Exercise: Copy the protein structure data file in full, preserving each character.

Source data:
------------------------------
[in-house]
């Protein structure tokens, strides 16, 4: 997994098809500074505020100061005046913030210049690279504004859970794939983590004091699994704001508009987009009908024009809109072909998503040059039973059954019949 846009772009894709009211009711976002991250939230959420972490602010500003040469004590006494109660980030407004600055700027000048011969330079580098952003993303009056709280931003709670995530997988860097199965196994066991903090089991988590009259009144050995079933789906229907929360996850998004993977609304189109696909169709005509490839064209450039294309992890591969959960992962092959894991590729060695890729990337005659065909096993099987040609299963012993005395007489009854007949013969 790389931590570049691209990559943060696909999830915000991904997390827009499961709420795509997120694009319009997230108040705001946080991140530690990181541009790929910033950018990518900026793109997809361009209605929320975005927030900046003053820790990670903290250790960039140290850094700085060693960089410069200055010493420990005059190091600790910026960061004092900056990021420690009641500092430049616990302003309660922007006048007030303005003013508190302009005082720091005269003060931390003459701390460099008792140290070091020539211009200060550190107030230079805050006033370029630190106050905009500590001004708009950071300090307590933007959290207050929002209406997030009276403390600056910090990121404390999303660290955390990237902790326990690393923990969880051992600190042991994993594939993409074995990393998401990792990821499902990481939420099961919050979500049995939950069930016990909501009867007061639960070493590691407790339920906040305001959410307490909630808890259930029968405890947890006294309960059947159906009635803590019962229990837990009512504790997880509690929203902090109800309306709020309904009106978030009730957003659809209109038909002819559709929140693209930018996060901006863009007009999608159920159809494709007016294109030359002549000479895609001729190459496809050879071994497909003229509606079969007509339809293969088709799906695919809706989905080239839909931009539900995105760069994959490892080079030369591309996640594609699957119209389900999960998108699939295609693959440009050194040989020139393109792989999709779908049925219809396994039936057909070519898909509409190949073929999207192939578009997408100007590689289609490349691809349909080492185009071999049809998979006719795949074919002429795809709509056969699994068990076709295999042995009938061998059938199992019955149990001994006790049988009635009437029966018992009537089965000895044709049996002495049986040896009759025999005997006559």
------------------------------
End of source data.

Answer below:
[in-house]
């Protein structure tokens, strides 16, 4: 997994098809500074505020100061005046913030210049690279504004859970794939983590004091699994704001508009987009009908024009809109072909998503040059039973059954019949 846009772009894709009211009711976002991250939230959420972490602010500003040469004590006494109660980030407004600055700027000048011969330079580098952003993303009056709280931003709670995530997988860097199965196994066991903090089991988590009259009144050995079933789906229907929360996850998004993977609304189109696909169709005509490839064209450039294309992890591969959960992962092959894991590729060695890729990337005659065909096993099987040609299963012993005395007489009854007949013969 790389931590570049691209990559943060696909999830915000991904997390827009499961709420795509997120694009319009997230108040705001946080991140530690990181541009790929910033950018990518900026793109997809361009209605929320975005927030900046003053820790990670903290250790960039140290850094700085060693960089410069200055010493420990005059190091600790910026960061004092900056990021420690009641500092430049616990302003309660922007006048007030303005003013508190302009005082720091005269003060931390003459701390460099008792140290070091020539211009200060550190107030230079805050006033370029630190106050905009500590001004708009950071300090307590933007959290207050929002209406997030009276403390600056910090990121404390999303660290955390990237902790326990690393923990969880051992600190042991994993594939993409074995990393998401990792990821499902990481939420099961919050979500049995939950069930016990909501009867007061639960070493590691407790339920906040305001959410307490909630808890259930029968405890947890006294309960059947159906009635803590019962229990837990009512504790997880509690929203902090109800309306709020309904009106978030009730957003659809209109038909002819559709929140693209930018996060901006863009007009999608159920159809494709007016294109030359002549000479895609001729190459496809050879071994497909003229509606079969007509339809293969088709799906695919809706989905080239839909931009539900995105760069994959490892080079030369591309996640594609699957119209389900999960998108699939295609693959440009050194040989020139393109792989999709779908049925219809396994039936057909070519898909509409190949073929999207192939578009997408100007590689289609490349691809349909080492185009071999049809998979006719795949074919002429795809709509056969699994068990076709295999042995009938061998059938199992019955149990001994006790049988009635009437029966018992009537089965000895044709049996002495049986040896009759025999005997006559």